Fra Angelico: A Master of Early Renaissance Painting
Fra Angelico was an Italian painter who lived in the 15th century and is considered one of the most influential artists of the early Renaissance. He was known for his religious paintings, especially his frescoes in the convent of San Marco in Florence, where he was a Dominican friar. He was also a skilled illuminator and produced many manuscripts with exquisite miniatures.
Fra Angelico was born Guido di Pietro around 1395 in a village near Fiesole, in Tuscany. He joined a religious confraternity at the Carmine Church in Florence in 1417, where he received his first artistic training as an illuminator. He later became a Dominican friar and changed his name to Fra Giovanni da Fiesole, or Fra Giovanni Angelico, meaning \"Brother John the Angelic\". He was also called \"Beato Angelico\" or \"Blessed Angelic One\" by his contemporaries and later by the Catholic Church, which beatified him in 1982.
Fra Angelico's style was influenced by the Sienese School of painting, as well as by the innovations of Masaccio, Brunelleschi and Donatello. He combined a naturalistic approach to light, perspective and anatomy with a graceful and elegant use of color and line. His paintings are characterized by a serene and devout expression of the Christian faith, as well as by a rich and harmonious decoration. He often used gold and lapis lazuli to create luminous effects.
Some of his most famous works include the Annunciation fresco at San Marco, the San Marco Altarpiece, the Coronation of the Virgin, the Last Judgment and the Deposition of Christ. He also painted portraits of popes, saints and other religious figures. He worked in various cities in Italy, such as Florence, Rome, Orvieto and Cortona. He died in Rome on February 18, 1455 and was buried in the church of Santa Maria sopra Minerva.
Fra Angelico's art has been admired and praised by many artists and critics throughout history. Vasari, in his Lives of the Artists, wrote that he had \"a rare and perfect talent\" and that he painted with \"such facility and piety\". He also influenced many painters of his own and later generations, such as Benozzo Gozzoli, Antoniazzo Romano, Filippo Lippi and Michelangelo.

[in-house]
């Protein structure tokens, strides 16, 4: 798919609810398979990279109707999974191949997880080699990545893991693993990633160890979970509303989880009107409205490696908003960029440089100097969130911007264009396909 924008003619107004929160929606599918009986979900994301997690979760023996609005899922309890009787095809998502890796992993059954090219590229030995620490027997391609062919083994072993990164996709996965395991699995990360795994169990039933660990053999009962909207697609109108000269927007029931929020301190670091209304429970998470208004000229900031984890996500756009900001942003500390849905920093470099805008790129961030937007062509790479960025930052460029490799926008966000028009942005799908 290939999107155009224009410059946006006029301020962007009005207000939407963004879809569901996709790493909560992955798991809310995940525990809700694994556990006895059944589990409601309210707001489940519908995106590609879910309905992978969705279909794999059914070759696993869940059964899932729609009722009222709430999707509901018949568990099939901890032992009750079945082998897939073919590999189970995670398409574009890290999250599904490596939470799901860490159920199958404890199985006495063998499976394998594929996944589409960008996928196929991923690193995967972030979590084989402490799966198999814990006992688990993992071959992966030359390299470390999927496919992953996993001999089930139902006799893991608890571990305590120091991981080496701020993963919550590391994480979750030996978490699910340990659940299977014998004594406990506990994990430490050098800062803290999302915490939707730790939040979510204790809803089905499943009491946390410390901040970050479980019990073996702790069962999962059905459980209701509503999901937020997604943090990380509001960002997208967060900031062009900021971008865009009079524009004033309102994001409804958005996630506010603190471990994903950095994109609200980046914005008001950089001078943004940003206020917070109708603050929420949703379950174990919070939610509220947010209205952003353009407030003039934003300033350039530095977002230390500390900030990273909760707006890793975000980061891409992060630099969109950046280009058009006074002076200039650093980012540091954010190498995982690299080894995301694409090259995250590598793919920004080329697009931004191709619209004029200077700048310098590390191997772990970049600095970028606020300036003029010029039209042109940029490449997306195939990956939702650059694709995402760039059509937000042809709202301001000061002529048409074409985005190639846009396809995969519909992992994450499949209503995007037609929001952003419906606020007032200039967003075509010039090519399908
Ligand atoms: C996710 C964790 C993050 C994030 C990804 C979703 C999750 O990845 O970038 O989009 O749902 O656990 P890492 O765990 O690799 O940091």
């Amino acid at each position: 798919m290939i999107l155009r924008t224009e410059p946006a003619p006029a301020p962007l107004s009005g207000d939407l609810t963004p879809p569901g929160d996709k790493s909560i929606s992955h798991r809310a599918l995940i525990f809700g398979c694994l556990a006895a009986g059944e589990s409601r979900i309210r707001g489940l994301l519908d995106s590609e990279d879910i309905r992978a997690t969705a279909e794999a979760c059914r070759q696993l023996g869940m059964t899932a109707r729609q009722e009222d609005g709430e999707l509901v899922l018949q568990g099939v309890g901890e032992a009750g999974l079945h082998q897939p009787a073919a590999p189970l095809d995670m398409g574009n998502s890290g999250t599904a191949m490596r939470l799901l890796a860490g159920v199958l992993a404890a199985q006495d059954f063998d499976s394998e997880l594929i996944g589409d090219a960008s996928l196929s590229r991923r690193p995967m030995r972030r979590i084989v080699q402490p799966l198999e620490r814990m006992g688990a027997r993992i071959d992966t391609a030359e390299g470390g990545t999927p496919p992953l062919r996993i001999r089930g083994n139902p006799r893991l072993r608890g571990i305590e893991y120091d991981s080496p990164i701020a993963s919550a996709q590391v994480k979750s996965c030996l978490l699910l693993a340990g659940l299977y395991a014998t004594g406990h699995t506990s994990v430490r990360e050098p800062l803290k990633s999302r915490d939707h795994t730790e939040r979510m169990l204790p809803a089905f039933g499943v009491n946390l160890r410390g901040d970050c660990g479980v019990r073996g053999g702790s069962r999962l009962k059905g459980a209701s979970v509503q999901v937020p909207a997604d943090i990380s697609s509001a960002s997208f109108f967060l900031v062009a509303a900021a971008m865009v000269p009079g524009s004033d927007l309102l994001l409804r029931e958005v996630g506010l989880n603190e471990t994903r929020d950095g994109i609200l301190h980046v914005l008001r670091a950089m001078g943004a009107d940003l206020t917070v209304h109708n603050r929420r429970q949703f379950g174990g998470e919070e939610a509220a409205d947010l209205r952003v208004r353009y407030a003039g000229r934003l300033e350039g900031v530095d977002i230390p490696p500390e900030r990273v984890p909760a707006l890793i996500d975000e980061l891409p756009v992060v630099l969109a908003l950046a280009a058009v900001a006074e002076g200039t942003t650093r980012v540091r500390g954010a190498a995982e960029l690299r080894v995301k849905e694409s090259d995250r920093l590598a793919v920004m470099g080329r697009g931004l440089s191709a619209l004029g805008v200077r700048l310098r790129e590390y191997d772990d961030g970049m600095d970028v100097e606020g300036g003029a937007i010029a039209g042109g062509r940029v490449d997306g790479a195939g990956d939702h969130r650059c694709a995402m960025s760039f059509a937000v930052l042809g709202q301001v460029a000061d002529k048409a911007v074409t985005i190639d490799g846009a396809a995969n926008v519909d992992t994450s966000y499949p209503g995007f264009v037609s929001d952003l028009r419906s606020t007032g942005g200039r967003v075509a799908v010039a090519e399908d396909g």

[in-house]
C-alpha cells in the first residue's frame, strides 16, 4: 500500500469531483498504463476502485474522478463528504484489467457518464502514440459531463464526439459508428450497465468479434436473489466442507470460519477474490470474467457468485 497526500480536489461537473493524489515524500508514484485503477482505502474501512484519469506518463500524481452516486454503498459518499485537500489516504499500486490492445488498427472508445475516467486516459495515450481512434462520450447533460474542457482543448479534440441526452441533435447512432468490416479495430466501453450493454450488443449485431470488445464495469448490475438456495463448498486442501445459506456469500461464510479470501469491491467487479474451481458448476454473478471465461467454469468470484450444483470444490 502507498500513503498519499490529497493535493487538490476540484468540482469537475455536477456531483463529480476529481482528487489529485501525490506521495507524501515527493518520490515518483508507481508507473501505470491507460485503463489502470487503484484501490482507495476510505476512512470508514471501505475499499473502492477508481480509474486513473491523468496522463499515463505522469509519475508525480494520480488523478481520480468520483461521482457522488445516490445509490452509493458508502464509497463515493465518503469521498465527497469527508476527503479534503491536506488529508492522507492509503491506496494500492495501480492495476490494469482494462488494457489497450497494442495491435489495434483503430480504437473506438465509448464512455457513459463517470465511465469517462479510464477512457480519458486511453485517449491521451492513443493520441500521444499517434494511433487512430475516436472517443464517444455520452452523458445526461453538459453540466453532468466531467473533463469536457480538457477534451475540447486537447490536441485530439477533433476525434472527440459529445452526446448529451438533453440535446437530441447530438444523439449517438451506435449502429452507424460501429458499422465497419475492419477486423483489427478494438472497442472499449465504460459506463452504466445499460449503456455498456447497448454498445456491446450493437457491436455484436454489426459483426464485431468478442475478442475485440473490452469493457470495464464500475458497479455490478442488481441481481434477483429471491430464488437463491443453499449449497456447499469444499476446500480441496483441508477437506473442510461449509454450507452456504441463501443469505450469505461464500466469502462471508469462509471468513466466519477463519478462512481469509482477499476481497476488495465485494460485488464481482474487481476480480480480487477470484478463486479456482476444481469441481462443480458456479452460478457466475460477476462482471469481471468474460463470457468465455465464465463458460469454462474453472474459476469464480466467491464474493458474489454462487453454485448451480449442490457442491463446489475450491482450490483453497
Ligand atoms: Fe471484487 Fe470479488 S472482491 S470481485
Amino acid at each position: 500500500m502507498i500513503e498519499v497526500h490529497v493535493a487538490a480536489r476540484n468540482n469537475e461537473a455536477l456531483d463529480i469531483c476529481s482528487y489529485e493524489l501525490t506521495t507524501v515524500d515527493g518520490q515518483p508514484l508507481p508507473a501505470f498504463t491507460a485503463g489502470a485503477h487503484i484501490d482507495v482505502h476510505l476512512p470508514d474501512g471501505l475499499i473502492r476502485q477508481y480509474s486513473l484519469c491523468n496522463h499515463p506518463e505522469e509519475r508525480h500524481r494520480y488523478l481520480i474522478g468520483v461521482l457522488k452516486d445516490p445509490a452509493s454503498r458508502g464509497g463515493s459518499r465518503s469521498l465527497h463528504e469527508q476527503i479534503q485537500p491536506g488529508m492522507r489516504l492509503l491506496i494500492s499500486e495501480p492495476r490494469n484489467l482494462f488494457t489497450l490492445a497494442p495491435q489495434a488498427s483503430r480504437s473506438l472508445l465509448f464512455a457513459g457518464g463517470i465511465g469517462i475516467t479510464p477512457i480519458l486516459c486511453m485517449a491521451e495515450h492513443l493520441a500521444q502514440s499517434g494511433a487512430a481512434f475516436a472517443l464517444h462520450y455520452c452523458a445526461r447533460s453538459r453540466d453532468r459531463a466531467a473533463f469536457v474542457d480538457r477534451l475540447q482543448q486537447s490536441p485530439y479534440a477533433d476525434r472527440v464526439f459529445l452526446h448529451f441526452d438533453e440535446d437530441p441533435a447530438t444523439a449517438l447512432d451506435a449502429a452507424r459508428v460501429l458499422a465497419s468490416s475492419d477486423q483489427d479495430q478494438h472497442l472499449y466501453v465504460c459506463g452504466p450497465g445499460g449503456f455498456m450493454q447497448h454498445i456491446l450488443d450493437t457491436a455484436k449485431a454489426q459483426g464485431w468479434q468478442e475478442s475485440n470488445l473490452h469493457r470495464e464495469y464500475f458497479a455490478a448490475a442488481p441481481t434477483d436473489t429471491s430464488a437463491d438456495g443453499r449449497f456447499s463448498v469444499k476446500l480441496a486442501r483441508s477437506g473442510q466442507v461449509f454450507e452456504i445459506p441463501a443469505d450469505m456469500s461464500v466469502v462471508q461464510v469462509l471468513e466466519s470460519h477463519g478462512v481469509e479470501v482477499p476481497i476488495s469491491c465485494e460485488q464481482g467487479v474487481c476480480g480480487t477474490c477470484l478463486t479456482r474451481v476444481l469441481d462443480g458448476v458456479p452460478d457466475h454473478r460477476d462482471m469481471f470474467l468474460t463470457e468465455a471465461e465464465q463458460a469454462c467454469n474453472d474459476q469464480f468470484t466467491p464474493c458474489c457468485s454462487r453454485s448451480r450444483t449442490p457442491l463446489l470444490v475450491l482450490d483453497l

A book about Fra Angelico's life and work was published in 1907 by Newnes' Art Library, a series of illustrated monographs on famous artists. The book was written by Edgcumbe Staley, an English journalist and author who specialized in art history. The book contains 48 reproductions of Fra Angelico's paintings, as well as a biographical sketch and a critical analysis of his style and achievements.
Fra Angelico's most famous and influential works are the frescoes he painted for the convent of San Marco in Florence, where he lived from 1436 to 1445. The convent had been rebuilt and enlarged by Cosimo de' Medici, the ruler of Florence, who entrusted Fra Angelico with the decoration of the walls and ceilings. The frescoes depict scenes from the life of Christ, the Virgin Mary and various saints, as well as images of angels and prophets. They are remarkable for their simplicity, clarity and emotional intensity, as well as for their innovative use of perspective and architectural space. They also reflect Fra Angelico's deep devotion and personal vision of the Christian message. He painted each cell of the friars with a different scene, creating a spiritual atmosphere for meditation and prayer. One of the most famous cells is number 3, where he painted the Annunciation, a scene of the angel Gabriel announcing to Mary that she will be the mother of Jesus. The painting is considered a masterpiece of early Renaissance art, for its harmonious composition, realistic details and sublime expression of grace and humility.
Fra Angelico also worked in Rome, where he was summoned by Pope Eugene IV in 1445. He painted frescoes for the Chapel of the Holy Sacrament in the Vatican Palace, which are now lost. He also painted some panels for the high altar of the Basilica of Santa Maria sopra Minerva, where he depicted scenes from the life of St. Dominic, the founder of his order. He also designed the frescoes for the Niccoline Chapel in the Vatican Palace, commissioned by Pope Nicholas V. The frescoes depict scenes from the lives of St. Stephen and St. Lawrence, two martyrs of the early Christian church. They are notable for their dramatic realism, vivid colors and expressive gestures. They may have been executed partly or wholly by his assistants, such as Benozzo Gozzoli and Zanobi Strozzi.
Fra Angelico also traveled to other cities in Italy, such as Orvieto and Cortona, where he painted altarpieces and frescoes for various churches. He was admired and respected by his patrons and fellow artists, who praised his skill and piety. He died in Rome on February 18, 1455 and was buried in the church of Santa Maria sopra Minerva. His tombstone bears an epitaph that reads: \\\"When singing my praise, don't liken my talents to those of Apelles. Say rather that, in the name of Christ, I gave all I had to the poor. The deeds that count on Earth are not the ones that count in Heaven. I, Giovanni, am the flower of Tuscany.\\\"  ec8f644aee